Even if I do testify on my own behalf, my testimony can be verified, because I know where I came from and where I am going. But you do not know where I come from or where I am going. You judge by appearances, but I do not judge anyone. And even if I should judge, my judgment is valid, because I am not alone, but it is I and the Father who sent me.

John 8:  14-16

What is the standard by which our place and work in the world is to be judged? Wherein does authenticity lie? To whom are we, in the last analysis, responsible? Is power, as Nietzsche and Adler suggest, the ultimate goal of human striving, or is our power at the service of a deeper human goal?
In today’s gospel Jesus makes clear that his testimony to his life can be trusted because “I know where I came from where where I am going.” Everything he does and says is in service to the will of his Father. His authority and power reside in the very nature of his activity as service to the Father’s will.
As surely as the pulsations of our culture and the impulses of our vital drives influence our behavior, so too is personal ambition a driving force in our lives. We have a powerful need and desire to have power and influence, to be acknowledged and recognized. It is Jesus’ threat to the status and power of the scribes and pharisees that is the source of much of their conflict. What Jesus points out to them today is that he is not in competition with them, but rather he is merely doing what he must do in obedience to the Father’s will. He is doing the work that he has been given to do. Our responsibility to the Father and fidelity to the task we have been given is, in fact, the measure of our authenticity and truthfulness.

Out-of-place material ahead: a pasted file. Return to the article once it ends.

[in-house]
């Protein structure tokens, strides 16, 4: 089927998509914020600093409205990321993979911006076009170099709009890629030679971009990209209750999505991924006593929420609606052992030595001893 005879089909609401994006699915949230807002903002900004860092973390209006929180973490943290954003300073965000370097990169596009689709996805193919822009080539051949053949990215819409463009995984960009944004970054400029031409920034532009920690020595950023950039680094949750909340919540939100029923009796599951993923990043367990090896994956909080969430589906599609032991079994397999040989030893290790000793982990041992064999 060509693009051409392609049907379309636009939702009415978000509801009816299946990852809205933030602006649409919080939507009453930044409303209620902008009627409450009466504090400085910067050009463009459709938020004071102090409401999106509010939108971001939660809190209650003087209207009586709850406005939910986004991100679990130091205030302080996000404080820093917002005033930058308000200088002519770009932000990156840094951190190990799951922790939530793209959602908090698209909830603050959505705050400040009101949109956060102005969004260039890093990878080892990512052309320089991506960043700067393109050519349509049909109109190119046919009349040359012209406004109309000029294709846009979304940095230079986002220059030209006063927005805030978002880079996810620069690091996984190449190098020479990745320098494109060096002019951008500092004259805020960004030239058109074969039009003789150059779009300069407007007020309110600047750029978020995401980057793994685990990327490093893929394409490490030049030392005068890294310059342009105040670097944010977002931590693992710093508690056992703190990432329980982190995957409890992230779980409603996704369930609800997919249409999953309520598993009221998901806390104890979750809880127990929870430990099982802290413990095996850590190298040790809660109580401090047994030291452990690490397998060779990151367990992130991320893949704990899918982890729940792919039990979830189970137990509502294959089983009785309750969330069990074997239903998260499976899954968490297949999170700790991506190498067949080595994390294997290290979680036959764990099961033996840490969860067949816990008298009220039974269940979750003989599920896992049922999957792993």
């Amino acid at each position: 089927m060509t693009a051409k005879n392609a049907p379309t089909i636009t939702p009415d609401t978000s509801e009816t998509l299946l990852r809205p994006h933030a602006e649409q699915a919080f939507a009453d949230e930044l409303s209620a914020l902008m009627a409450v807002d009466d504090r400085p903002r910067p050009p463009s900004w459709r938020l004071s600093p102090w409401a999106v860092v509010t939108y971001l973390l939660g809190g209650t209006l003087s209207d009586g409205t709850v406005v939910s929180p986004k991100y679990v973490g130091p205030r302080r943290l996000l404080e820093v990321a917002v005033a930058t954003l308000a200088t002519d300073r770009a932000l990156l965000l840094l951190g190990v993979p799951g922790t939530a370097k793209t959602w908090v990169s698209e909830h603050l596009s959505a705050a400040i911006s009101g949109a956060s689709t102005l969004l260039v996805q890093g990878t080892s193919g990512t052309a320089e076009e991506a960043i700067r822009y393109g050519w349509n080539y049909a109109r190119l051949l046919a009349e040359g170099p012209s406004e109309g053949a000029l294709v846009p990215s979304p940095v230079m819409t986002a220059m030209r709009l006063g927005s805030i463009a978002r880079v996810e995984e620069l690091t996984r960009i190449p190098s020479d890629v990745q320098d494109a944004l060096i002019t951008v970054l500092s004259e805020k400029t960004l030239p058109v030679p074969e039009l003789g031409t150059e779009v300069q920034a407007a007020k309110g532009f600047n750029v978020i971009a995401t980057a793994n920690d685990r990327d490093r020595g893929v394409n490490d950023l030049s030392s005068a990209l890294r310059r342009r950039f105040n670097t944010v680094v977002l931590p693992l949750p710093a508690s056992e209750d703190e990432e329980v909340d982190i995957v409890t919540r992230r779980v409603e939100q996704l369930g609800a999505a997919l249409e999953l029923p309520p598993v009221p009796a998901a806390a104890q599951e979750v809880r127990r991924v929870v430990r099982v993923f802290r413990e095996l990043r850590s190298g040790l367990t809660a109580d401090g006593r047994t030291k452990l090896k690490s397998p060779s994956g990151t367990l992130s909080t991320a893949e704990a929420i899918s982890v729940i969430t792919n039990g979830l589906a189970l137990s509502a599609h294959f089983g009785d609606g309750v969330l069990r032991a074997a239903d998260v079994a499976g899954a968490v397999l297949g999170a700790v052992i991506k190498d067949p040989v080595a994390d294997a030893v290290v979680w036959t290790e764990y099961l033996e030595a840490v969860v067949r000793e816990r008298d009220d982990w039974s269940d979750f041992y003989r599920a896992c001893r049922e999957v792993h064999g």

In the United States we are currently in the midst of yet another seemingly endless political season. Our candidates for office are running for diverse reasons. Some, clearly, are running for the sake of the power they need in order to have a sense of personal significance; others are running as surrogates of the wealthy and powerful to whom they are beholden; others, hopefully, are running out of a sense of being called to serve the greater good of the society and of humanity as a whole. The problem a relativistic culture faces is its inability to appraise the difference among them. In a culture that has essentially lost its transcendent moorings, the measure available is that of competing self-interest and gratification. Like the scribes and pharisees we seem to have lost the capacity to recognize fidelity and authenticity in another.
Perhaps that is true because we fail to work consistently at verifying our own authenticity. For whom are we working? How do we measure the degree to which we are serving our ambition for its own sake or putting it at the service of the unique life task that God has given us? Are we consistently mindful of where we came from and where we are going? Our lives are not random and incoherent. Our true and unique spiritual identity is ultimately a task and assignment from the Father for the sake of the world. We as individuals, and even humanity as a whole, are not the measure of all things. The measure is the creative love and work of God and our small but significant role in that work.